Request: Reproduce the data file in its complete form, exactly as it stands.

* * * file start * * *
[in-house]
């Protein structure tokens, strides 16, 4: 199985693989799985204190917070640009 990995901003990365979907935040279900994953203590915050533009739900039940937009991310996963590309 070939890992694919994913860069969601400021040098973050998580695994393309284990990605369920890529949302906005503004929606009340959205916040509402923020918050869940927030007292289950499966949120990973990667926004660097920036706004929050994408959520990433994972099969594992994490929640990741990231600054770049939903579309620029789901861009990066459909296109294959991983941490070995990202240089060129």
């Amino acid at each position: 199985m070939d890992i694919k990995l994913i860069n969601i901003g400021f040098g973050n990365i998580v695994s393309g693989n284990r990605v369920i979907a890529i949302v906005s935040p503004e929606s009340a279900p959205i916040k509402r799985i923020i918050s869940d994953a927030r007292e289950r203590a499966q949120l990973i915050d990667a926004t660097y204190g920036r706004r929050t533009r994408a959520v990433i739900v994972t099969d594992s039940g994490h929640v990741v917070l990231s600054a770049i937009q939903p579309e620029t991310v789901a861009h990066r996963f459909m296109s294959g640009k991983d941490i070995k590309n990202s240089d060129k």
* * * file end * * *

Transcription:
[in-house]
């Protein structure tokens, strides 16, 4: 199985693989799985204190917070640009 990995901003990365979907935040279900994953203590915050533009739900039940937009991310996963590309 070939890992694919994913860069969601400021040098973050998580695994393309284990990605369920890529949302906005503004929606009340959205916040509402923020918050869940927030007292289950499966949120990973990667926004660097920036706004929050994408959520990433994972099969594992994490929640990741990231600054770049939903579309620029789901861009990066459909296109294959991983941490070995990202240089060129």
């Amino acid at each position: 199985m070939d890992i694919k990995l994913i860069n969601i901003g400021f040098g973050n990365i998580v695994s393309g693989n284990r990605v369920i979907a890529i949302v906005s935040p503004e929606s009340a279900p959205i916040k509402r799985i923020i918050s869940d994953a927030r007292e289950r203590a499966q949120l990973i915050d990667a926004t660097y204190g920036r706004r929050t533009r994408a959520v990433i739900v994972t099969d594992s039940g994490h929640v990741v917070l990231s600054a770049i937009q939903p579309e620029t991310v789901a861009h990066r996963f459909m296109s294959g640009k991983d941490i070995k590309n990202s240089d060129k």